Ancient Rivers
NASA/JPL/University of Arizona
Ancient Rivers
ESP_042924_2195  Science Theme: Fluvial Processes


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Early in Martian history, liquid water energetically carved the surface, forming channel systems that look remarkably similar to river valleys and drainage networks on Earth. Exactly how these channels formed—by rainfall, snowmelt, or seepage from underground springs—is often debated.

The answer has important ramifications about the early Martian climate. Clues about the source of the water may indicate the shape, layout, and scale of the various tributaries in a channel system.

Our image shows an example of just such a water-carved channel. The channel pattern, called “dendritic” because of its tree–like branching, begins at the top of the image and runs down over the rim of an ancient impact basin across the basin floor.

The soil surface overlying these channels, and indeed the entire landscape, has been changed and reworked over the intervening millions of years, by the combined actions of wind and ice. Over time, the original channels become muted or even erased. Nevertheless, some characteristics of the smallest tributary channels are still visible at scales seen by HiRISE.

Written by: Mike Mellon (audio: Tre Gibbs)   (13 January 2016)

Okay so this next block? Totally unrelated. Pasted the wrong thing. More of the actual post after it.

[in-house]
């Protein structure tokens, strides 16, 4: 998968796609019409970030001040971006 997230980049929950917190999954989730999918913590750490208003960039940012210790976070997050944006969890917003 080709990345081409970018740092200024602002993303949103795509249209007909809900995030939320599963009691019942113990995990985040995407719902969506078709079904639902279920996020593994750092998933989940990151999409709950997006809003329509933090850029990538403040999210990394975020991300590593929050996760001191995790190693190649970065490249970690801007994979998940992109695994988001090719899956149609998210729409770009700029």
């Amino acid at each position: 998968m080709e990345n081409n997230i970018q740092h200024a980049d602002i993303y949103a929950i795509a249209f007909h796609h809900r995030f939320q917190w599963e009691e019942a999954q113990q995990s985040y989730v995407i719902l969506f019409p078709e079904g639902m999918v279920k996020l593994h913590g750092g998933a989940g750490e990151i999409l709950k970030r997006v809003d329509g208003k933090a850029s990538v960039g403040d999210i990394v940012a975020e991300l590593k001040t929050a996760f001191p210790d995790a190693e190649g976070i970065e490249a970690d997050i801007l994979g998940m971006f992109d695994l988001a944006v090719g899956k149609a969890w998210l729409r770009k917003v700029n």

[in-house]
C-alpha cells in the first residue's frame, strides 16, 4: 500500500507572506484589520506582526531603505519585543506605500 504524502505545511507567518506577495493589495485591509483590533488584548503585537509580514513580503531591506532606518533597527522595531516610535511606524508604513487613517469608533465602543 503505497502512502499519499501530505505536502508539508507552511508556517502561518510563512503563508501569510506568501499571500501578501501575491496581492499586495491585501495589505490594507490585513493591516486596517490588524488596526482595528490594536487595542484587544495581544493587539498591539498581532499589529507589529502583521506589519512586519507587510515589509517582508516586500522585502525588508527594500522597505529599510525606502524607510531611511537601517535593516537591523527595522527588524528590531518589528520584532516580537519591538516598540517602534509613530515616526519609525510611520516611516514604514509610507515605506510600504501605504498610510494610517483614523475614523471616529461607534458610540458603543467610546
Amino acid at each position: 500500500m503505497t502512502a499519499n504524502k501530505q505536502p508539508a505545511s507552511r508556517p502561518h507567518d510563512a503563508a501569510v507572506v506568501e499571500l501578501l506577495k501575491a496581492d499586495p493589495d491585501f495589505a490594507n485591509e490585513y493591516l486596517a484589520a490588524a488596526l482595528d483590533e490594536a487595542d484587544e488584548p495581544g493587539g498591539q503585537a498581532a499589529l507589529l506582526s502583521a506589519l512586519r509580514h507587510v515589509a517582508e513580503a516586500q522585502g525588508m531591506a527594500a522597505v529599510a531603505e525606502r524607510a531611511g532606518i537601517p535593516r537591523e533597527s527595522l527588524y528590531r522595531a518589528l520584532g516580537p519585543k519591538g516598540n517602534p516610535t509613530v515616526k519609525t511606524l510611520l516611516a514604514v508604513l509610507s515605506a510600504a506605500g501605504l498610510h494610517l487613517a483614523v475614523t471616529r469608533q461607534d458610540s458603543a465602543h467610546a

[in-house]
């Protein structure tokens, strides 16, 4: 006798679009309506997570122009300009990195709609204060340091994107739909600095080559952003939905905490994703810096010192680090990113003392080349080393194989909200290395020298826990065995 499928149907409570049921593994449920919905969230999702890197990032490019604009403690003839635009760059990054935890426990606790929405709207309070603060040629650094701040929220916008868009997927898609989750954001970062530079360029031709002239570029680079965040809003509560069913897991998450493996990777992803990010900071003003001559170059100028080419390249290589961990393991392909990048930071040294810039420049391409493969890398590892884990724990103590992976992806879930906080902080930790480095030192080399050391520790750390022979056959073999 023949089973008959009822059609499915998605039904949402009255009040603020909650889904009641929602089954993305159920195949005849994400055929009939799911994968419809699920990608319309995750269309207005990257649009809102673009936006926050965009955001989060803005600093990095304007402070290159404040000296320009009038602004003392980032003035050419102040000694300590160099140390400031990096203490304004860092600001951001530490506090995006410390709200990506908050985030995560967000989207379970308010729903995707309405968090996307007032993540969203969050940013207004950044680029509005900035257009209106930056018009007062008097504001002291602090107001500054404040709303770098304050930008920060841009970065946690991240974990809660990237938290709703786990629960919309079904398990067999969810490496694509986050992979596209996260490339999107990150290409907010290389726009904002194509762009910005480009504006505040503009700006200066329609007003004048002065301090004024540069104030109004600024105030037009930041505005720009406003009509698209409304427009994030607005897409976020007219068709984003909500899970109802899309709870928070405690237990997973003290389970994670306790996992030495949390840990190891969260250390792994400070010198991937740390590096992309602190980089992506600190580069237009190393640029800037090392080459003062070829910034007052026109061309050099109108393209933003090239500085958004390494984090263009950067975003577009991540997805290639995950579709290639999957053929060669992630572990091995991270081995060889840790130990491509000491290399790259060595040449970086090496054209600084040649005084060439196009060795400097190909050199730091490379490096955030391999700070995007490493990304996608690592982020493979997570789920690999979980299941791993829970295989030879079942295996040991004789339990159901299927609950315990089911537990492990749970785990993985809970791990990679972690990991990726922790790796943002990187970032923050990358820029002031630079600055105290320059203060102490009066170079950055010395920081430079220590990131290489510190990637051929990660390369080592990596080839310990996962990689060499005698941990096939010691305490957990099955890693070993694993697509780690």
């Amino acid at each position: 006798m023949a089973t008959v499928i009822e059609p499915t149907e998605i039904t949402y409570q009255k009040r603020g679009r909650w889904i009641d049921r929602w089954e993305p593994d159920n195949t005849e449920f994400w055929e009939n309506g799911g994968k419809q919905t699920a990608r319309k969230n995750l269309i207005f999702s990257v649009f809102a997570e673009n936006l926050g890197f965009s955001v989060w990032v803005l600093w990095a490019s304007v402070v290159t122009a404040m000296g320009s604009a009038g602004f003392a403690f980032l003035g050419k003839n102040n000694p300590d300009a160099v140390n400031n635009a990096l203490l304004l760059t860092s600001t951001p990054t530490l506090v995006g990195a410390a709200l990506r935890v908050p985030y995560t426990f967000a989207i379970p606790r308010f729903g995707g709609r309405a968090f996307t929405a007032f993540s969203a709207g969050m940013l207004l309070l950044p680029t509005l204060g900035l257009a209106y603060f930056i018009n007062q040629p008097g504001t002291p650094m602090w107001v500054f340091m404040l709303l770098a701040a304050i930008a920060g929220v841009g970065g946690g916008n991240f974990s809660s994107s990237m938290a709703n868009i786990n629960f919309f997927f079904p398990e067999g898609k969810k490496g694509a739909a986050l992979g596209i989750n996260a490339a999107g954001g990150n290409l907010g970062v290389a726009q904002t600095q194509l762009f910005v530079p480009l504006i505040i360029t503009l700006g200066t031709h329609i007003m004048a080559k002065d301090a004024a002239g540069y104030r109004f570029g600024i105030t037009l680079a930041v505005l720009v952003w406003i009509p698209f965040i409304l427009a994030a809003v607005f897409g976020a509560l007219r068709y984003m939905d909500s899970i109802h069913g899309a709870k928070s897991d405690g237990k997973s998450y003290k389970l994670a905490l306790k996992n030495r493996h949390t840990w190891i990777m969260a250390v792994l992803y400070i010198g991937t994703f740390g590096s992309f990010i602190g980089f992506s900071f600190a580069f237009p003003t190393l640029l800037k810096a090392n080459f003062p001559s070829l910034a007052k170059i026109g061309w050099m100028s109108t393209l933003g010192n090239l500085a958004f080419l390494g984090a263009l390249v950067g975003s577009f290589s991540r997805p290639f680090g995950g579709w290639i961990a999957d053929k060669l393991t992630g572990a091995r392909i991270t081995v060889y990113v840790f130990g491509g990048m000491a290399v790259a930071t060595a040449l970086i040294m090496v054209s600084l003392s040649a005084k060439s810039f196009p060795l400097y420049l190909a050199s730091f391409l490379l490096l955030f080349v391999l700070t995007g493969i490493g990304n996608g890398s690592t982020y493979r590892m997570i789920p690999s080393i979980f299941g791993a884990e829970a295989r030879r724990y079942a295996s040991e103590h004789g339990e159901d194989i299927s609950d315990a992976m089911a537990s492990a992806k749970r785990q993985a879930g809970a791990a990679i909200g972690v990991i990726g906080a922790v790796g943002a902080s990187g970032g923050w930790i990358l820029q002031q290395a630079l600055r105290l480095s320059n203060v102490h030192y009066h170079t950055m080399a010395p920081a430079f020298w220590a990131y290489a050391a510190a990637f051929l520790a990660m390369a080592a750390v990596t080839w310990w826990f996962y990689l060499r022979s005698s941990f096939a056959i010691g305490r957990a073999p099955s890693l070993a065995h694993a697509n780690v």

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Acquisition date
23 September 2015

Local Mars time:

Latitude (centered)

Longitude (East)

Range to target site
301.8 km (188.6 miles)

Original image scale range
30.2 cm/pixel (with 1 x 1 binning) so objects ~91 cm across are resolved

Map projected scale
25 cm/pixel and North is up

Map projection

Emission angle:

Phase angle:

Solar incidence angle
42°, with the Sun about 48° above the horizon

Solar longitude
45.3°, Northern Spring

North azimuth:

Sub-solar azimuth:
Black and white
map projected  non-map

IRB color
map projected  non-map

Merged IRB
map projected

Merged RGB
map projected

RGB color
non-map projected

Black and white
map-projected   (735MB)

IRB color
map-projected   (383MB)

Black and white
map-projected  (314MB)
non-map           (344MB)

IRB color
map projected  (109MB)
non-map           (279MB)

Merged IRB
map projected  (207MB)

Merged RGB
map-projected  (201MB)

RGB color
non map           (270MB)
B&W label
Color label
Merged IRB label
Merged RGB label
EDR products

IRB: infrared-red-blue
RGB: red-green-blue
About color products (PDF)

Black & white is 5 km across; enhanced color about 1 km
For scale, use JPEG/JP2 black & white map-projected images

All of the images produced by HiRISE and accessible on this site are within the public domain: there are no restrictions on their usage by anyone in the public, including news or science organizations. We do ask for a credit line where possible:
NASA/JPL/University of Arizona

For information about NASA and agency programs on the Web, visit: NASA's Jet Propulsion Laboratory, a division of the California Institute of Technology in Pasadena, Calif., manages the Mars Reconnaissance Orbiter for NASA's Science Mission Directorate, Washington. Lockheed Martin Space Systems is the prime contractor for the project and built the spacecraft. The HiRISE camera was built by Ball Aerospace and Technology Corporation and is operated by the University of Arizona. The image data were processed using the U.S. Geological Survey’s ISIS3 software.